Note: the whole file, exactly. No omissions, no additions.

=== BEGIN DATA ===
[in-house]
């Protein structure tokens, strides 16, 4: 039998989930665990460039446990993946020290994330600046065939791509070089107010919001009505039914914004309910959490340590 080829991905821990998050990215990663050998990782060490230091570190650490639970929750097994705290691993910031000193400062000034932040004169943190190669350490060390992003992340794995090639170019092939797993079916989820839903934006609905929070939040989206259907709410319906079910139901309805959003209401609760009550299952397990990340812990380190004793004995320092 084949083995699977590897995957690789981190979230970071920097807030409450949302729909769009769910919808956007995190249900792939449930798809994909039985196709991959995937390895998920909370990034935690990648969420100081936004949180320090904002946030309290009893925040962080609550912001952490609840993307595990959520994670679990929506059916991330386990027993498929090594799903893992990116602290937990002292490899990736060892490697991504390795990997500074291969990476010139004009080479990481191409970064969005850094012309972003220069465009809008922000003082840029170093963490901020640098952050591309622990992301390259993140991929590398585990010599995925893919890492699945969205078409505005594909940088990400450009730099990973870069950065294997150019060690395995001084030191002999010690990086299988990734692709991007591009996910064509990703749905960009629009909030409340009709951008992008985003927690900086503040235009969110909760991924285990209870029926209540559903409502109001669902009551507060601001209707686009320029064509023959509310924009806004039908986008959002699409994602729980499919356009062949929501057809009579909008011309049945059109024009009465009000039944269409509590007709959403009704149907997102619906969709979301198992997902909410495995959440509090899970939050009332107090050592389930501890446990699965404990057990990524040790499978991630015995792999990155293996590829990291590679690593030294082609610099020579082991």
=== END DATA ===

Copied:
[in-house]
């Protein structure tokens, strides 16, 4: 039998989930665990460039446990993946020290994330600046065939791509070089107010919001009505039914914004309910959490340590 080829991905821990998050990215990663050998990782060490230091570190650490639970929750097994705290691993910031000193400062000034932040004169943190190669350490060390992003992340794995090639170019092939797993079916989820839903934006609905929070939040989206259907709410319906079910139901309805959003209401609760009550299952397990990340812990380190004793004995320092 084949083995699977590897995957690789981190979230970071920097807030409450949302729909769009769910919808956007995190249900792939449930798809994909039985196709991959995937390895998920909370990034935690990648969420100081936004949180320090904002946030309290009893925040962080609550912001952490609840993307595990959520994670679990929506059916991330386990027993498929090594799903893992990116602290937990002292490899990736060892490697991504390795990997500074291969990476010139004009080479990481191409970064969005850094012309972003220069465009809008922000003082840029170093963490901020640098952050591309622990992301390259993140991929590398585990010599995925893919890492699945969205078409505005594909940088990400450009730099990973870069950065294997150019060690395995001084030191002999010690990086299988990734692709991007591009996910064509990703749905960009629009909030409340009709951008992008985003927690900086503040235009969110909760991924285990209870029926209540559903409502109001669902009551507060601001209707686009320029064509023959509310924009806004039908986008959002699409994602729980499919356009062949929501057809009579909008011309049945059109024009009465009000039944269409509590007709959403009704149907997102619906969709979301198992997902909410495995959440509090899970939050009332107090050592389930501890446990699965404990057990990524040790499978991630015995792999990155293996590829990291590679690593030294082609610099020579082991």